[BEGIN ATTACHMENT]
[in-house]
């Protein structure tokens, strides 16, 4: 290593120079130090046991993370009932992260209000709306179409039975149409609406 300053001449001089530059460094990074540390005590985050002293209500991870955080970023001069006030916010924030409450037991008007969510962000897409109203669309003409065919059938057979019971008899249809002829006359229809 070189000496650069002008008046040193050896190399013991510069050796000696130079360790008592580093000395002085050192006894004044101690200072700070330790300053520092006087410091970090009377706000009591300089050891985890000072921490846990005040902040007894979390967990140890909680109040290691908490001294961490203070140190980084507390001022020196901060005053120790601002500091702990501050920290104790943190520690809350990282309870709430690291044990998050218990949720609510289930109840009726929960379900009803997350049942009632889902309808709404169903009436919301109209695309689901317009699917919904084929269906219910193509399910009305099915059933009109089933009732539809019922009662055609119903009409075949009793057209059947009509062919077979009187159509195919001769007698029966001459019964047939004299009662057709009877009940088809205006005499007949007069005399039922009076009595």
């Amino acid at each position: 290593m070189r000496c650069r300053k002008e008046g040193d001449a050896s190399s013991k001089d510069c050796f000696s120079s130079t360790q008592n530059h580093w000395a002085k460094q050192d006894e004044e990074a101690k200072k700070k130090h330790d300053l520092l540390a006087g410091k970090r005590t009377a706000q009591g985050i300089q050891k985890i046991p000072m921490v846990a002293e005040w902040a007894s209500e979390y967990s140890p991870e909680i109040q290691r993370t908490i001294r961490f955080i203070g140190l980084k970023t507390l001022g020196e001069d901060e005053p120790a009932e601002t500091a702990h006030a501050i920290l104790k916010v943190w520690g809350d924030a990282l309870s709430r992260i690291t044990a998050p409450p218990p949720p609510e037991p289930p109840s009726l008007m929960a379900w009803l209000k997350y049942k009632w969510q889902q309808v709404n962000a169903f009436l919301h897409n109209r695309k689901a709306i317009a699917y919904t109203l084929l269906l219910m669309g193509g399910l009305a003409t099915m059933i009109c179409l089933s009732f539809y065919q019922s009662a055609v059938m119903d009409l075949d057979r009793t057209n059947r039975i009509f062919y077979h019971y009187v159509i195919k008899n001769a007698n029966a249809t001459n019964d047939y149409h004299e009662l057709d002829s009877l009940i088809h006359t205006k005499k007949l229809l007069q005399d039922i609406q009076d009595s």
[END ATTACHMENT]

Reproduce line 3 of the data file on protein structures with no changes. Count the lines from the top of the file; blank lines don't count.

């Amino acid at each position: 290593m070189r000496c650069r300053k002008e008046g040193d001449a050896s190399s013991k001089d510069c050796f000696s120079s130079t360790q008592n530059h580093w000395a002085k460094q050192d006894e004044e990074a101690k200072k700070k130090h330790d300053l520092l540390a006087g410091k970090r005590t009377a706000q009591g985050i300089q050891k985890i046991p000072m921490v846990a002293e005040w902040a007894s209500e979390y967990s140890p991870e909680i109040q290691r993370t908490i001294r961490f955080i203070g140190l980084k970023t507390l001022g020196e001069d901060e005053p120790a009932e601002t500091a702990h006030a501050i920290l104790k916010v943190w520690g809350d924030a990282l309870s709430r992260i690291t044990a998050p409450p218990p949720p609510e037991p289930p109840s009726l008007m929960a379900w009803l209000k997350y049942k009632w969510q889902q309808v709404n962000a169903f009436l919301h897409n109209r695309k689901a709306i317009a699917y919904t109203l084929l269906l219910m669309g193509g399910l009305a003409t099915m059933i009109c179409l089933s009732f539809y065919q019922s009662a055609v059938m119903d009409l075949d057979r009793t057209n059947r039975i009509f062919y077979h019971y009187v159509i195919k008899n001769a007698n029966a249809t001459n019964d047939y149409h004299e009662l057709d002829s009877l009940i088809h006359t205006k005499k007949l229809l007069q005399d039922i609406q009076d009595s």